Healthy Eating Tips for Hypothyroidism

There has been a lot of talk lately about thyroid conditions leading to weight gain. This concept, which is somewhat true and somewhat false, became familiar to people after Oprah Winfrey referred to it on her show. She blamed her constant weight struggle on a thyroid condition, and subsequently, so did many women across the country. The truth is, there is a lot to learn about both thyroids and healthy diet plans before figuring out where to place your own blame.

The thyroid is a very important gland in your body because it produces hormones that direct metabolic processes. Two such metabolic processes are weight loss and weight gain. The gland is shaped like a butterfly and sits at the frontal base of the neck.

A slow thyroid, or hypothyroid, is characterized by ineffective functioning of its hormones. Hypothyroidism can develop in a number of ways, especially because several hormones work together in metabolic systems and can throw each other off. In addition to weight gain, possible symptoms of hypothyroidism include thick and swollen tongue, brittle and thinning hair, abnormally large thyroid gland, swollen or puffy under-eye area, slow heart rate, rough and flaky dry skin, hands and feet that are cold to the touch, persistent constipation, and low body temperature (under 97.8F).

A person who believes they might be experiencing weight gain due to hypothyroidism must also exhibit at least a few other symptoms. Of course, the only way to properly diagnose a slow thyroid is by seeing an endocrinologist or general practitioner. A professional will be able to discern whether or not other medical conditions are causing symptoms similar to those of hypothyroidism.

If the doctor does suspect a thyroid condition, the next step is a blood test. The doctor will be looking for elevated TSH (thyroid stimulating hormone) levels that produce an insufficient amount of T3 and T4. Scientists have warned that a 2.0 ml U/L measurement of TSH is considered subclinical hypothyroidism, a serious indication of classic hypothyroidism, even though the American Association of Clinical Endocrinologists state that 0.3-3.0 ml U/L is a normal range.

In the case that normal TSH levels are found but several symptoms of hypothyroidism are present, a thyroid scan may be necessary to investigate suspicious structural abnormalities. Or, a doctor might check the level of free T4 hormone.

When it comes to diagnosis, there are two possibilities: overt hypothyroidism and subclinical hypothyroidism. Overt hypothyroidism is rather rare but, when diagnosed, is treated with thyroid hormone replacement through medication.

Subclinical hypothyroidism is more common. Its treatment is not pharmaceutical but nutritional. The key components in nutritional hypothyroidism treatment are iodine, selenium, and goitrogenic foods.

Iodine is found in fish, dairy, strawberries, iodized salt, sea vegetables, whole eggs, and molasses. Paying attention to iodine intake is important because iodine insufficiency is one of the main causes of hypothyroidism. Overall, iodine consumption has become lower over the years due to fears of mercury in fish, cholesterol in eggs, and too much salt in the diet.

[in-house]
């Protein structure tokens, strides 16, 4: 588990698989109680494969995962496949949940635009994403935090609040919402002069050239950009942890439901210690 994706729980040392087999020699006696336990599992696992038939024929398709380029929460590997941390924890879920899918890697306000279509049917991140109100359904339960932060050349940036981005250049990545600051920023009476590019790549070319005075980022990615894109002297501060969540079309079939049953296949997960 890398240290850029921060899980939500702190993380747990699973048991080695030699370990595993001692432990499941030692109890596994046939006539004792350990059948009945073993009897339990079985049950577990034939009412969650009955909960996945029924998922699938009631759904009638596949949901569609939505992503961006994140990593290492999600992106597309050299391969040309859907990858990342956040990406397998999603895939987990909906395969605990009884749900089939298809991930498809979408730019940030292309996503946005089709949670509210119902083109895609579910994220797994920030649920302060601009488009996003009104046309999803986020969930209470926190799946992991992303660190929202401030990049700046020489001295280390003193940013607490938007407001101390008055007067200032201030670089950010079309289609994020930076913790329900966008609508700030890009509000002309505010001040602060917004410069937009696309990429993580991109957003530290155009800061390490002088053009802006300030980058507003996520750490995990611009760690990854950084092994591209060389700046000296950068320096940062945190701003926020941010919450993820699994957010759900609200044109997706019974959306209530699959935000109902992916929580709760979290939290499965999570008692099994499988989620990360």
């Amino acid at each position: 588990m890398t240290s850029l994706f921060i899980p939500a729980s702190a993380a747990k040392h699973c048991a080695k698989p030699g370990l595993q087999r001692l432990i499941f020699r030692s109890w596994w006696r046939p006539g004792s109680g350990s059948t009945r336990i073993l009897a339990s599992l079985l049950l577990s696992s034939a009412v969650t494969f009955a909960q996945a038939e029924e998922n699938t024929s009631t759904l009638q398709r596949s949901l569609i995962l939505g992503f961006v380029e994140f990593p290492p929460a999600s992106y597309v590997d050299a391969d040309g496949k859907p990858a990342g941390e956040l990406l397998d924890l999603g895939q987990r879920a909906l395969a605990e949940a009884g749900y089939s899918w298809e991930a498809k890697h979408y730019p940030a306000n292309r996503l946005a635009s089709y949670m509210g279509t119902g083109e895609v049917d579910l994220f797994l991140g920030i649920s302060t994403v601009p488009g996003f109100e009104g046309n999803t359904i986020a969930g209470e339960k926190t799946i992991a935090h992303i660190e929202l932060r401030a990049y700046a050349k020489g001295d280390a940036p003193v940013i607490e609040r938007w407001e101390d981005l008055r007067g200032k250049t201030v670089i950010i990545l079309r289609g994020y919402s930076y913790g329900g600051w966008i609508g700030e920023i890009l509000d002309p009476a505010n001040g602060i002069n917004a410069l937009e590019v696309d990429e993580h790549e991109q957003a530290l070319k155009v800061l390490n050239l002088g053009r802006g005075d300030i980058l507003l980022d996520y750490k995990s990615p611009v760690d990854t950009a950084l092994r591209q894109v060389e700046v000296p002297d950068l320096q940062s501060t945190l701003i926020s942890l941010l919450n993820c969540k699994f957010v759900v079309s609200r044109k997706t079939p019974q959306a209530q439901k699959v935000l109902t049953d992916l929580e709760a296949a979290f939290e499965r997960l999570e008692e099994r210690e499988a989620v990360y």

Selenium, found in mushrooms, onions, grains, and brazil nuts, contributes to a normal-functioning thyroid. Goitrogenic foods, on the other hand, disrupt thyorid function. So, cruciferous vegetables, soy foods, and legumes should be avoided in the raw state, but cooking will destroy the detrimental tendencies of the food.

Now, let’s turn back to the issue of your weight gain. Between 1% and 10% of adults have sublicincal hypothyroidism. The most susceptible are women over 50 years old and people with low iodine diets. It is possible that you are one of these people, but for most of us, there are other reasons why we are gaining weight.

Check this list of ideal diet and exercise plans that lead to healthy weight loss that can be maintained. See if you comply with all of the suggestions:

Eat a whole foods, balanced diet. Eat regularly, never skipping meals. Avoid processed foods, alcohol, and sugar. Consume an adequate amount of EFAs (essential fatty acids) through food or supplement. Take a healthy and effective multivitamin. Sit less. Include weight training in a consistent exercise program.

If you are already following all of these healthy guidelines and still experiencing weight gain, then visiting a doctor to have your thyroid tested would be a prudent decision. If you are not implementing all of these healthy choices, it is time to make a lifestyle change.

First, meet with a registered dietician or certified nutritionist. They will learn about your eating habits and identify any nutritional insufficiencies so that you can learn how to eat a healthy diet for your body.

Second, meet with a personal trainer. This professional will show you how to get serious about working out hard and safe so that you build muscle, burn fat, and make it a lifestyle change.

Lastly, add a dietary supplement like Prograde’s new METABOLISM to your new healthy diet and exercise routine. This safe and effective product “exercises” your metabolism to burn even more calories and lose even more fat when you put in the effort to do so.

Remember, it is important to stick with every lifestyle change that you implement in this comprehensive plan. Your healthy weight loss will be a journey, not a sprint, but stick with Prograde Metabolism and your new lifestyle will be easy, effective, and lifelong.

Prograde has the answers to your diet and exercise questions.

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